An economist friend asked me if there were still productivity gains to be had for office workers (like us). After all, we have email, social networks, skype and other easy ways to connect with everyone not to mention search for everything. Most tasks are pretty straightforward to do online. How much easier can it get?

There are some obvious answers to his question, such as better automated filtering of all the information thrown at us. But here's what I really would love to see--an automated electronic me.

I have about 115000 email conversations in Gmail not counting spam. Google must have tens or hundreds of billions of emails from everyone combined.

So Google can learn both how many emails are typically answered and also my particular email style. So when I hit reply, Gmail should be able to pre-fill a reasonable reply. I can edit as needed and then send. Saves me much time.

Of course Google will learn from the changes I make and get more accurate each time. After a while I can trust Gmail just to answer a subset of my email. After a while it can answer most of my email. In the future Google can referee papers, write my blog posts and prepare my class lectures.

I can hide out and proof theorems while Google does everything else for me. Until Google proves its own theorems and then I'm just out of a job.

Monday, June 17, 2013

Fraud or not ?

For each of these, are they frauds?

  1. The Turk was a chess playing ``computer'' (around 1770) that was later discovered to be cheating--- a human made the moves. As Ken Regan knows well, we now have the opposite problem- humans who cheat by having a computer make the moves. Note that the Turk still played an excellent game of chess and hid the human element. This IS an achievement--- just not the one people wanted. Fraud? Yes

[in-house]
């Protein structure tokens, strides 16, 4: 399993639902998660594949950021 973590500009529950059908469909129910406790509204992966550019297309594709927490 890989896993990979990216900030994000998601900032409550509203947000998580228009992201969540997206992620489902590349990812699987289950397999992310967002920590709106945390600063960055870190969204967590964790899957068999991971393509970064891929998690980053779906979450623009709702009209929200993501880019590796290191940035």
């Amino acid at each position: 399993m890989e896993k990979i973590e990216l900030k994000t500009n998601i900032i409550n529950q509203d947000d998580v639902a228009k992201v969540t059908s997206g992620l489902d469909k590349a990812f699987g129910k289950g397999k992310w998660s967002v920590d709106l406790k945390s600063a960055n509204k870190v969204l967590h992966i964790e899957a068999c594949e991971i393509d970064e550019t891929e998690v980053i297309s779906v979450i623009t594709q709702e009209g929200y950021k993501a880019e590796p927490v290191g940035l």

2. I once heard a rumor (NOTE- this may not be true, that's why its called a rumor) that Hybrid cars get good gas mileage NOT because of the battery but because in their effort to get good mileage they rethought other things like the aerodynamics and how the gas powers the car. If I buy a hybrid car that gets 45 miles and hour but then find out that it gets this NOT because of the battery, but because of really really good enginnering- was I cheated? My sense is NO since I wanted good gas mileage. I may wonder why I need to replace the battery, or even if I need to. Fraud: I'll say NO but its certainly debatable.
  3. Someone sells a single-purpose quantum computer to factor numbers and it works REALLY WELL but later it is discovered that it didn't use quantum at all(!)---it instead used a new classical algorithms (e.g., an extension of the Number field Sieve)--- would the buyers consider themselves cheated?
    1. If the buyers were people who just want to factor really large numbers then perhaps they wouldn't care.
    2. If the device was meant to fool granting agencies or venture capatilists to fund more quantum, then it is fraud. One may wonder why the device-maker didn't just apply for funding in crypto.
    3. If the buyer is an academic who then writes an article about how quantum computing is finally practical, when the truth is discovered he may have his credibility (unfairly?) tarnished.
  4. What if someone had a quantum computer that factored really well but was advertised as a really good classical algorithm that used hard number theory? Somehow that seems very funny to me as a scenario so I won't even ponder fraud or not.
  5. I have heard that the current quantum computers that do such miraculous things as factor 15 (darling says `factor 15? I could do that without breaking a sweat') or find R(3) (I always thought it was 6 and now I know!) may not be ``really quantum'' . This is problematic since nobody really wants to factor 15 or find R(3)--- that is, there is no analog to the people who want good gas mileage or the people who want to factor large numbers in my two examples above. These devices are JUST for demonstration purposes. If its not quantum, its not demonstrating anything. Fraud? Yes, but are they really fooling anyone?